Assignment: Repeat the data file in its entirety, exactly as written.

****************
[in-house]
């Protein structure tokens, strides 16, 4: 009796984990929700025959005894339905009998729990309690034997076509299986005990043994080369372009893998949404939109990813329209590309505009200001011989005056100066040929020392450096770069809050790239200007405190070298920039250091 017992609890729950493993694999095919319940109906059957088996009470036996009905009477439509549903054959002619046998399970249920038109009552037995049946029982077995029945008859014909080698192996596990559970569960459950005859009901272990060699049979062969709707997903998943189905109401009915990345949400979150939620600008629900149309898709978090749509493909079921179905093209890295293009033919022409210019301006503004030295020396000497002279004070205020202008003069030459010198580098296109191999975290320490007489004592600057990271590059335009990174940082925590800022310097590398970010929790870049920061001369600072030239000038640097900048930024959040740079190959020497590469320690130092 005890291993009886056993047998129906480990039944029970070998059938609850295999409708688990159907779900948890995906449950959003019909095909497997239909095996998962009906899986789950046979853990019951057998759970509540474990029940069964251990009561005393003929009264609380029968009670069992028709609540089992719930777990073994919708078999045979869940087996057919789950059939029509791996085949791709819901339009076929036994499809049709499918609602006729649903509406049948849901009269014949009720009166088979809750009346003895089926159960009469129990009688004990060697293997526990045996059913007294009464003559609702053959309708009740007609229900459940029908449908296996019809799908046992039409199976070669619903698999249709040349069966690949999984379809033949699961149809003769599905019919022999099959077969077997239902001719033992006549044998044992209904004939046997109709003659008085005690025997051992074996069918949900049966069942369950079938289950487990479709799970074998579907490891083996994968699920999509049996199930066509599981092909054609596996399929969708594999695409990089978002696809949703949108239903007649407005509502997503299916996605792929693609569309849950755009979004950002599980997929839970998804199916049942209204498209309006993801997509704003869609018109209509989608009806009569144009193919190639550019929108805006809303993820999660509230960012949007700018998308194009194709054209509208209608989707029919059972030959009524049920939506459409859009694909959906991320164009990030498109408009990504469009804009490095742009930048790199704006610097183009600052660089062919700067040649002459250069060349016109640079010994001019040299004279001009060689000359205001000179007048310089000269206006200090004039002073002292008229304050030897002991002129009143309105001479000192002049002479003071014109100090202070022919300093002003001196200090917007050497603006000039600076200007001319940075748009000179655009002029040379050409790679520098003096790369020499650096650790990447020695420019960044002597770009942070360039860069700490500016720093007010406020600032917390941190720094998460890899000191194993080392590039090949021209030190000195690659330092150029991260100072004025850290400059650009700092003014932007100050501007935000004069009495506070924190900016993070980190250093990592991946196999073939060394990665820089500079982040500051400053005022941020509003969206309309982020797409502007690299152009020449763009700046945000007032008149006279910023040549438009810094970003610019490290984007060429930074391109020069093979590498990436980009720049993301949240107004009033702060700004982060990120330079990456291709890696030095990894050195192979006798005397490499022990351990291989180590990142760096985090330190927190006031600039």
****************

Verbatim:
[in-house]
């Protein structure tokens, strides 16, 4: 009796984990929700025959005894339905009998729990309690034997076509299986005990043994080369372009893998949404939109990813329209590309505009200001011989005056100066040929020392450096770069809050790239200007405190070298920039250091 017992609890729950493993694999095919319940109906059957088996009470036996009905009477439509549903054959002619046998399970249920038109009552037995049946029982077995029945008859014909080698192996596990559970569960459950005859009901272990060699049979062969709707997903998943189905109401009915990345949400979150939620600008629900149309898709978090749509493909079921179905093209890295293009033919022409210019301006503004030295020396000497002279004070205020202008003069030459010198580098296109191999975290320490007489004592600057990271590059335009990174940082925590800022310097590398970010929790870049920061001369600072030239000038640097900048930024959040740079190959020497590469320690130092 005890291993009886056993047998129906480990039944029970070998059938609850295999409708688990159907779900948890995906449950959003019909095909497997239909095996998962009906899986789950046979853990019951057998759970509540474990029940069964251990009561005393003929009264609380029968009670069992028709609540089992719930777990073994919708078999045979869940087996057919789950059939029509791996085949791709819901339009076929036994499809049709499918609602006729649903509406049948849901009269014949009720009166088979809750009346003895089926159960009469129990009688004990060697293997526990045996059913007294009464003559609702053959309708009740007609229900459940029908449908296996019809799908046992039409199976070669619903698999249709040349069966690949999984379809033949699961149809003769599905019919022999099959077969077997239902001719033992006549044998044992209904004939046997109709003659008085005690025997051992074996069918949900049966069942369950079938289950487990479709799970074998579907490891083996994968699920999509049996199930066509599981092909054609596996399929969708594999695409990089978002696809949703949108239903007649407005509502997503299916996605792929693609569309849950755009979004950002599980997929839970998804199916049942209204498209309006993801997509704003869609018109209509989608009806009569144009193919190639550019929108805006809303993820999660509230960012949007700018998308194009194709054209509208209608989707029919059972030959009524049920939506459409859009694909959906991320164009990030498109408009990504469009804009490095742009930048790199704006610097183009600052660089062919700067040649002459250069060349016109640079010994001019040299004279001009060689000359205001000179007048310089000269206006200090004039002073002292008229304050030897002991002129009143309105001479000192002049002479003071014109100090202070022919300093002003001196200090917007050497603006000039600076200007001319940075748009000179655009002029040379050409790679520098003096790369020499650096650790990447020695420019960044002597770009942070360039860069700490500016720093007010406020600032917390941190720094998460890899000191194993080392590039090949021209030190000195690659330092150029991260100072004025850290400059650009700092003014932007100050501007935000004069009495506070924190900016993070980190250093990592991946196999073939060394990665820089500079982040500051400053005022941020509003969206309309982020797409502007690299152009020449763009700046945000007032008149006279910023040549438009810094970003610019490290984007060429930074391109020069093979590498990436980009720049993301949240107004009033702060700004982060990120330079990456291709890696030095990894050195192979006798005397490499022990351990291989180590990142760096985090330190927190006031600039």